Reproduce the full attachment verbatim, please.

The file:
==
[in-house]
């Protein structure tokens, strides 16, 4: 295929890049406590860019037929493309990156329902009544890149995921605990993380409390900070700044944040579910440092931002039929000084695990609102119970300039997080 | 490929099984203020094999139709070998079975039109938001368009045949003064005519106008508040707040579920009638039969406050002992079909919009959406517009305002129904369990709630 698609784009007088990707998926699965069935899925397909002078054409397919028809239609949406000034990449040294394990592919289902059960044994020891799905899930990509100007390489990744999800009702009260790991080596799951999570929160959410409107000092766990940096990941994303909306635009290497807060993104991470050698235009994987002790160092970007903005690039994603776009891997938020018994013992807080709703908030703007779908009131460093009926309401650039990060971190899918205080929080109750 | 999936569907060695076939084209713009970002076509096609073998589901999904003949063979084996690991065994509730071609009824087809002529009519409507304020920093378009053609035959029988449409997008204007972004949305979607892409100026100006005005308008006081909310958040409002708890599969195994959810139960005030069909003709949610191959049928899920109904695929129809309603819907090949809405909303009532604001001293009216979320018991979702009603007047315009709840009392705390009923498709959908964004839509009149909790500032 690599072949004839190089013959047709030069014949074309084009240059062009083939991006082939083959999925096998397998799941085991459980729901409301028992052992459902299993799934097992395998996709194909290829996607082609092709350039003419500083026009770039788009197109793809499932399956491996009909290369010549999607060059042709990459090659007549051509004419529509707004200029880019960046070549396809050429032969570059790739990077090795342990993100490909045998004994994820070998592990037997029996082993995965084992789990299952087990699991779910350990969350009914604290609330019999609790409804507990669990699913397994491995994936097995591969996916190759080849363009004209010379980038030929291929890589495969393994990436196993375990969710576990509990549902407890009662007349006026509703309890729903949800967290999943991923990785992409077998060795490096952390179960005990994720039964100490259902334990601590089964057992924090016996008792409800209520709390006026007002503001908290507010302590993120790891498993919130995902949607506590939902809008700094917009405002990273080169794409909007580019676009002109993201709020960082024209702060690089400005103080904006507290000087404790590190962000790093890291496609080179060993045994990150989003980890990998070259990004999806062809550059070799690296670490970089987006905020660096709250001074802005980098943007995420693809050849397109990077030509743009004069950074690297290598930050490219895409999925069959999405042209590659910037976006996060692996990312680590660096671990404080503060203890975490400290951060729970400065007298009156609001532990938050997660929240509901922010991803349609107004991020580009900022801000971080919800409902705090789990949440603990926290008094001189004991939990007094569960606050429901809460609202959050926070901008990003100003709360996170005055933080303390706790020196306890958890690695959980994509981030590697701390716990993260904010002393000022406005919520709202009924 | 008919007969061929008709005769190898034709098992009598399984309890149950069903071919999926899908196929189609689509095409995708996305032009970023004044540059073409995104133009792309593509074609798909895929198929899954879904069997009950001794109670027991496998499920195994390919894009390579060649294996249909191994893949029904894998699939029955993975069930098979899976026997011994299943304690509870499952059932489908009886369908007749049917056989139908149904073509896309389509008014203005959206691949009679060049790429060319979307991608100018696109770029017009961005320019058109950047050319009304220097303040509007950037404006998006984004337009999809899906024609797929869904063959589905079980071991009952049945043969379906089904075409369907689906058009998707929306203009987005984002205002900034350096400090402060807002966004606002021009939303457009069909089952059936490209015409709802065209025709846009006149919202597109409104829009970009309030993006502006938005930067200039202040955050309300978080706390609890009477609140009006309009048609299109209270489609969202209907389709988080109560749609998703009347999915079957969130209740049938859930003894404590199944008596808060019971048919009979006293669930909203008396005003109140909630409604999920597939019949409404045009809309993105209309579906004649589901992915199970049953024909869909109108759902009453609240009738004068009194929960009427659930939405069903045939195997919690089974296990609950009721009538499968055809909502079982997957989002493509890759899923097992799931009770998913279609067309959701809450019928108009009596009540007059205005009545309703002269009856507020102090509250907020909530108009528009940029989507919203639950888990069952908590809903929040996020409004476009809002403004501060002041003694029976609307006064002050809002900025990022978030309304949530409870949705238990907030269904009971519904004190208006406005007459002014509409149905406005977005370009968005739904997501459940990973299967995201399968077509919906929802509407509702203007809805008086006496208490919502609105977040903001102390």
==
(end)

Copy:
[in-house]
């Protein structure tokens, strides 16, 4: 295929890049406590860019037929493309990156329902009544890149995921605990993380409390900070700044944040579910440092931002039929000084695990609102119970300039997080 | 490929099984203020094999139709070998079975039109938001368009045949003064005519106008508040707040579920009638039969406050002992079909919009959406517009305002129904369990709630 698609784009007088990707998926699965069935899925397909002078054409397919028809239609949406000034990449040294394990592919289902059960044994020891799905899930990509100007390489990744999800009702009260790991080596799951999570929160959410409107000092766990940096990941994303909306635009290497807060993104991470050698235009994987002790160092970007903005690039994603776009891997938020018994013992807080709703908030703007779908009131460093009926309401650039990060971190899918205080929080109750 | 999936569907060695076939084209713009970002076509096609073998589901999904003949063979084996690991065994509730071609009824087809002529009519409507304020920093378009053609035959029988449409997008204007972004949305979607892409100026100006005005308008006081909310958040409002708890599969195994959810139960005030069909003709949610191959049928899920109904695929129809309603819907090949809405909303009532604001001293009216979320018991979702009603007047315009709840009392705390009923498709959908964004839509009149909790500032 690599072949004839190089013959047709030069014949074309084009240059062009083939991006082939083959999925096998397998799941085991459980729901409301028992052992459902299993799934097992395998996709194909290829996607082609092709350039003419500083026009770039788009197109793809499932399956491996009909290369010549999607060059042709990459090659007549051509004419529509707004200029880019960046070549396809050429032969570059790739990077090795342990993100490909045998004994994820070998592990037997029996082993995965084992789990299952087990699991779910350990969350009914604290609330019999609790409804507990669990699913397994491995994936097995591969996916190759080849363009004209010379980038030929291929890589495969393994990436196993375990969710576990509990549902407890009662007349006026509703309890729903949800967290999943991923990785992409077998060795490096952390179960005990994720039964100490259902334990601590089964057992924090016996008792409800209520709390006026007002503001908290507010302590993120790891498993919130995902949607506590939902809008700094917009405002990273080169794409909007580019676009002109993201709020960082024209702060690089400005103080904006507290000087404790590190962000790093890291496609080179060993045994990150989003980890990998070259990004999806062809550059070799690296670490970089987006905020660096709250001074802005980098943007995420693809050849397109990077030509743009004069950074690297290598930050490219895409999925069959999405042209590659910037976006996060692996990312680590660096671990404080503060203890975490400290951060729970400065007298009156609001532990938050997660929240509901922010991803349609107004991020580009900022801000971080919800409902705090789990949440603990926290008094001189004991939990007094569960606050429901809460609202959050926070901008990003100003709360996170005055933080303390706790020196306890958890690695959980994509981030590697701390716990993260904010002393000022406005919520709202009924 | 008919007969061929008709005769190898034709098992009598399984309890149950069903071919999926899908196929189609689509095409995708996305032009970023004044540059073409995104133009792309593509074609798909895929198929899954879904069997009950001794109670027991496998499920195994390919894009390579060649294996249909191994893949029904894998699939029955993975069930098979899976026997011994299943304690509870499952059932489908009886369908007749049917056989139908149904073509896309389509008014203005959206691949009679060049790429060319979307991608100018696109770029017009961005320019058109950047050319009304220097303040509007950037404006998006984004337009999809899906024609797929869904063959589905079980071991009952049945043969379906089904075409369907689906058009998707929306203009987005984002205002900034350096400090402060807002966004606002021009939303457009069909089952059936490209015409709802065209025709846009006149919202597109409104829009970009309030993006502006938005930067200039202040955050309300978080706390609890009477609140009006309009048609299109209270489609969202209907389709988080109560749609998703009347999915079957969130209740049938859930003894404590199944008596808060019971048919009979006293669930909203008396005003109140909630409604999920597939019949409404045009809309993105209309579906004649589901992915199970049953024909869909109108759902009453609240009738004068009194929960009427659930939405069903045939195997919690089974296990609950009721009538499968055809909502079982997957989002493509890759899923097992799931009770998913279609067309959701809450019928108009009596009540007059205005009545309703002269009856507020102090509250907020909530108009528009940029989507919203639950888990069952908590809903929040996020409004476009809002403004501060002041003694029976609307006064002050809002900025990022978030309304949530409870949705238990907030269904009971519904004190208006406005007459002014509409149905406005977005370009968005739904997501459940990973299967995201399968077509919906929802509407509702203007809805008086006496208490919502609105977040903001102390």